Doric is trying to figure out why some neurons are particularly vulnerable to Parkinson’s disease. He hypothesizes that the disease causes vulnerable neurons to become hyperactive. Over many years of a person’s life, this hyperactivity places an immense burden on the cells from an energy perspective, which could eventually lead them to decay.
“It remains unknown whether this hyperactivity actually drives degeneration in Parkinson’s, or whether it’s a consequence of the disease,” says Doric, who is part of Ken Nakamura’s lab. “I’m concentrating on this question because no one has been able to answer it.”
With other members of the Nakamura Lab, Doric has developed an animal model to study the hyperactivity of neurons in Parkinson’s disease, allowing him to activate dopamine neurons over a long period of time and recapitulate some of the symptoms seen in patients.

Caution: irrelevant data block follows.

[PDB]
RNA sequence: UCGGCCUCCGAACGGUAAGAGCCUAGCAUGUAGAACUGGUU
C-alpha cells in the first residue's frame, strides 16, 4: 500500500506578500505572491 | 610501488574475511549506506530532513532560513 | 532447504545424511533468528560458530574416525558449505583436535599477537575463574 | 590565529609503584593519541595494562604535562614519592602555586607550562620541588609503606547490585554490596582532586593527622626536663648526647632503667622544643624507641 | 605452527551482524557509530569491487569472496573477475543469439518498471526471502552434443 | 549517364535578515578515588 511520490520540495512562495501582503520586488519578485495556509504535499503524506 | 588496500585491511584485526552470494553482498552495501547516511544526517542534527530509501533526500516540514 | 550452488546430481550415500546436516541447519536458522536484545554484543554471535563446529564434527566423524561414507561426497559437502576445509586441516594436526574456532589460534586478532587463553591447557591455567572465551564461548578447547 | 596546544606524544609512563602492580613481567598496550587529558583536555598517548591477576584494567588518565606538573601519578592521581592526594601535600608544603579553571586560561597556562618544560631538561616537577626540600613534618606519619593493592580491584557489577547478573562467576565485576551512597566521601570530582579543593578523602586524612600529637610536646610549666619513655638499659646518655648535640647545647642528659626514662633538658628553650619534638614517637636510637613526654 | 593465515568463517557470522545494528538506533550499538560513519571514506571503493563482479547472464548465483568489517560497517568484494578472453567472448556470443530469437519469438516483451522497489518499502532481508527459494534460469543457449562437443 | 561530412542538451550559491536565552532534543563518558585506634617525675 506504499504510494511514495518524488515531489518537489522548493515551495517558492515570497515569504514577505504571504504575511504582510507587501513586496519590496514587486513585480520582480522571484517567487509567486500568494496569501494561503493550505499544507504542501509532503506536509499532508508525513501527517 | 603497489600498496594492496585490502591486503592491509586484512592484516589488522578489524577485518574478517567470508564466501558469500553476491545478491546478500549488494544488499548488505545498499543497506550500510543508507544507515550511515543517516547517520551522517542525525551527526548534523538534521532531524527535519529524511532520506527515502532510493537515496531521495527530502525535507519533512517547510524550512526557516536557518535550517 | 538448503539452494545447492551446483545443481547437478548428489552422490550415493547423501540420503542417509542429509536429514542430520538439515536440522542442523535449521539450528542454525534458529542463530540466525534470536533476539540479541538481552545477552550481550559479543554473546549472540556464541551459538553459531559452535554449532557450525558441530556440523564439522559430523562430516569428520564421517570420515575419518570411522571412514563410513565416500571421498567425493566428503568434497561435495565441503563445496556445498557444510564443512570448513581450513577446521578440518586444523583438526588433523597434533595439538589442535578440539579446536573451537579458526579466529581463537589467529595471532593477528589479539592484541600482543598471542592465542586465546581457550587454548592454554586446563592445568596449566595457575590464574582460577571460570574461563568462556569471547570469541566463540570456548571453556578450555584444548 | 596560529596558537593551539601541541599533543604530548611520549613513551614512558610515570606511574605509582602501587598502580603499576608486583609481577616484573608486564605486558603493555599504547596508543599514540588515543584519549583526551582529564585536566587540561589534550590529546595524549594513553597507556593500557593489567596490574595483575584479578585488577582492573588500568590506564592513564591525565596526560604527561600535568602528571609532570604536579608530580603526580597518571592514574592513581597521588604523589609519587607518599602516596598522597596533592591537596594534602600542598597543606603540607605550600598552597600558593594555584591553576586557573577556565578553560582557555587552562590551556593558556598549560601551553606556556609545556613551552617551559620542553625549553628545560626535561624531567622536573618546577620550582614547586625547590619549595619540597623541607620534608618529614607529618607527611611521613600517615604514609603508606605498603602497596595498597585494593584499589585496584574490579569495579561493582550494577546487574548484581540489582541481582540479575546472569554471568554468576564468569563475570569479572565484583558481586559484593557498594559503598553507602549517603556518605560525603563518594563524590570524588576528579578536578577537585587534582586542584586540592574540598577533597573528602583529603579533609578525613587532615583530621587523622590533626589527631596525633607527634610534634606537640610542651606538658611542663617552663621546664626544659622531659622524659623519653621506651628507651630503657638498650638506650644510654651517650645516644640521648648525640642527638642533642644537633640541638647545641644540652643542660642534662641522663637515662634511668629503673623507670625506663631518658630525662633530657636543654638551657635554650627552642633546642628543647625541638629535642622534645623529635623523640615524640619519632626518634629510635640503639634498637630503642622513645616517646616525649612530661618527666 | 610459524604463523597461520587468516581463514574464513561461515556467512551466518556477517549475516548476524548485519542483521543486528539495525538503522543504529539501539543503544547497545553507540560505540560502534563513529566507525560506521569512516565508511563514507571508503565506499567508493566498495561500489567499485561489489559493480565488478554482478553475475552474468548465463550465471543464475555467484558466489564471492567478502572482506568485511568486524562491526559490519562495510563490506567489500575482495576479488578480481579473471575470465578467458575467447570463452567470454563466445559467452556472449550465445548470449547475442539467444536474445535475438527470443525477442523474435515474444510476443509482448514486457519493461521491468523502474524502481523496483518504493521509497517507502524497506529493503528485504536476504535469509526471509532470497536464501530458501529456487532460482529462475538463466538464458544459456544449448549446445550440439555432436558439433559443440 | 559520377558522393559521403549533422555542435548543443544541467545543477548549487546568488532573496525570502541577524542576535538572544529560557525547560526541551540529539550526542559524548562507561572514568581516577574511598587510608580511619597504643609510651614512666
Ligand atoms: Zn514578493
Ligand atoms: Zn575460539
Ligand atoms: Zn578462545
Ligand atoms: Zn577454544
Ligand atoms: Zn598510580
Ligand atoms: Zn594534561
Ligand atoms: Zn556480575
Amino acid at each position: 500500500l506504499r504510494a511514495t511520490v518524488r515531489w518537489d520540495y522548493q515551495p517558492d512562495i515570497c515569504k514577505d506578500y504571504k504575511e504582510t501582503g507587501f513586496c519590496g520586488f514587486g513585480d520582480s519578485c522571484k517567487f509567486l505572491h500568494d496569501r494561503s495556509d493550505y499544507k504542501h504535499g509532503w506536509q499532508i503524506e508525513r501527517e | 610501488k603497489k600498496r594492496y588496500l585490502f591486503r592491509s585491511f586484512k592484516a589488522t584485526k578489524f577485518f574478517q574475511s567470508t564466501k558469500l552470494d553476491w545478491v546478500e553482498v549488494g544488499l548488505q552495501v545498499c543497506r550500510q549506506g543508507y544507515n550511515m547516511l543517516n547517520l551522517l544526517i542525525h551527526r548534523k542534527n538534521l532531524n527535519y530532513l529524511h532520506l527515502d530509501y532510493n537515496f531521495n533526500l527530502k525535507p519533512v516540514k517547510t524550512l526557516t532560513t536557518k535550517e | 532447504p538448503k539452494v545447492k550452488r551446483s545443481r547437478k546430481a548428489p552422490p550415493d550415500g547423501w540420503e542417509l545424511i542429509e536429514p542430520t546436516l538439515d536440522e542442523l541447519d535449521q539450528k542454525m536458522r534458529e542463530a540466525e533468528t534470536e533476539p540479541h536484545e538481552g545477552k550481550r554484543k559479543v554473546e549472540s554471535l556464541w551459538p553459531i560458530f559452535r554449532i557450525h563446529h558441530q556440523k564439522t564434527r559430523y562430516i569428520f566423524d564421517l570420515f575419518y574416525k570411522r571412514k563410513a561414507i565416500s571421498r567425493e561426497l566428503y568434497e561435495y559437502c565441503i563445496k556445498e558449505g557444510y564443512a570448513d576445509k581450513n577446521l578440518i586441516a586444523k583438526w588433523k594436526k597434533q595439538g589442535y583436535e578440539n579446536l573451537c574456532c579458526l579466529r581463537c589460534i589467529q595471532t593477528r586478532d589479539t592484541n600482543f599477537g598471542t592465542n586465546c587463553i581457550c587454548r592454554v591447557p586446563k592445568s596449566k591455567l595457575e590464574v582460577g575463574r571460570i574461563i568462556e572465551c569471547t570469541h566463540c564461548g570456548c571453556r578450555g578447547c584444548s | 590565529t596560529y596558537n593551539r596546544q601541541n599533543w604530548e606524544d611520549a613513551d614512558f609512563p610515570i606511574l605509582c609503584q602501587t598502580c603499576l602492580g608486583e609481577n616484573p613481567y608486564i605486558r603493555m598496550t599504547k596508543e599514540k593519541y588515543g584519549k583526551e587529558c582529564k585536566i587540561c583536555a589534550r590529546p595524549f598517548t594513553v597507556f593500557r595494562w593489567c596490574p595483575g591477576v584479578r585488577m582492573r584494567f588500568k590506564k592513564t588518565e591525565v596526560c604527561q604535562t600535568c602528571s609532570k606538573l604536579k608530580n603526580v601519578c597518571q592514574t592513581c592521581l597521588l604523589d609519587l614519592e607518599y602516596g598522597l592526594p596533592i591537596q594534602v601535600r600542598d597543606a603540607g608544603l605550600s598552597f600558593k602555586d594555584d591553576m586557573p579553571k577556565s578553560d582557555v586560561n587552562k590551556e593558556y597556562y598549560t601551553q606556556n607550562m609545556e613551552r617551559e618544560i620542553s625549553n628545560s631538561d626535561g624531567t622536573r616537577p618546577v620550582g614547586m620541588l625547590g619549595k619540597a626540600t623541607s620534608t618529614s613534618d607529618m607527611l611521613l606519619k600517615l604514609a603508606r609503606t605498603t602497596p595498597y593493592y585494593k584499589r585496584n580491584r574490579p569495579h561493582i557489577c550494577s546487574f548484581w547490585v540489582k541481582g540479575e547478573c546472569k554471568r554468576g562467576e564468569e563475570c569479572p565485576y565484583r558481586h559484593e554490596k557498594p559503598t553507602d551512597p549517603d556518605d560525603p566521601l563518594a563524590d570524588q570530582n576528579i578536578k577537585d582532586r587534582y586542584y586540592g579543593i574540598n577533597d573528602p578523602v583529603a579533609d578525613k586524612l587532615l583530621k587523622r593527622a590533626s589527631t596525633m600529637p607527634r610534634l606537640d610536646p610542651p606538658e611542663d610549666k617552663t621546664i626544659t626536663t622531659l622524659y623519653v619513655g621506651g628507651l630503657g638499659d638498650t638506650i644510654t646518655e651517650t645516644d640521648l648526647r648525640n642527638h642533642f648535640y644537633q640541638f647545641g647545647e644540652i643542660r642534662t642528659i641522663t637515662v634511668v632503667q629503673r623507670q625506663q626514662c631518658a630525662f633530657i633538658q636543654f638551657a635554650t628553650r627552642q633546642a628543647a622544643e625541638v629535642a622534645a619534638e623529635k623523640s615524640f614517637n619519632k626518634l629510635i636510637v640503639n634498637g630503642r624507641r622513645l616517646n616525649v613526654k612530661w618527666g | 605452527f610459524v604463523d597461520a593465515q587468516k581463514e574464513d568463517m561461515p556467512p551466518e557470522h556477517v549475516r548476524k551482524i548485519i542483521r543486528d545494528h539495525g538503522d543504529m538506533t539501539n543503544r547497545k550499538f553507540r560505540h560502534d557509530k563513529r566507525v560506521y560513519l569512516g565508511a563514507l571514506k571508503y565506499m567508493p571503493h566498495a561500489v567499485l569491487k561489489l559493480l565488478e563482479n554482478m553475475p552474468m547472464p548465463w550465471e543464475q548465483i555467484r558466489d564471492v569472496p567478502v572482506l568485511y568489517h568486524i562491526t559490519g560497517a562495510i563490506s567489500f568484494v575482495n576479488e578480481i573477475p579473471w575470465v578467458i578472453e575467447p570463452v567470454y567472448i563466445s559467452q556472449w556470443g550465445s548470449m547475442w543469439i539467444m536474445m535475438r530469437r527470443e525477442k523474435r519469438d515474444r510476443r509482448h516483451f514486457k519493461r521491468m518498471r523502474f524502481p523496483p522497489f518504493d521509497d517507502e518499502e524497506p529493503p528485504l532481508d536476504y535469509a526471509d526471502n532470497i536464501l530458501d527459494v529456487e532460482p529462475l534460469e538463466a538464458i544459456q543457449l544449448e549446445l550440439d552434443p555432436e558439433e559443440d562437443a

“We can leverage these models to better understand the biological processes in Parkinson’s disease and determine if and how hyperactivity is causing cells to deteriorate,” he says. “If we can identify the major culprits that may be driving cellular degeneration, we can help develop therapies that could be life-changing for millions of people.”
Two of this year’s Berkelhammer Scholars are taking different, but complementary, approaches to studying Alzheimer’s disease, the most common type of neurodegenerative disorder and the leading cause of dementia.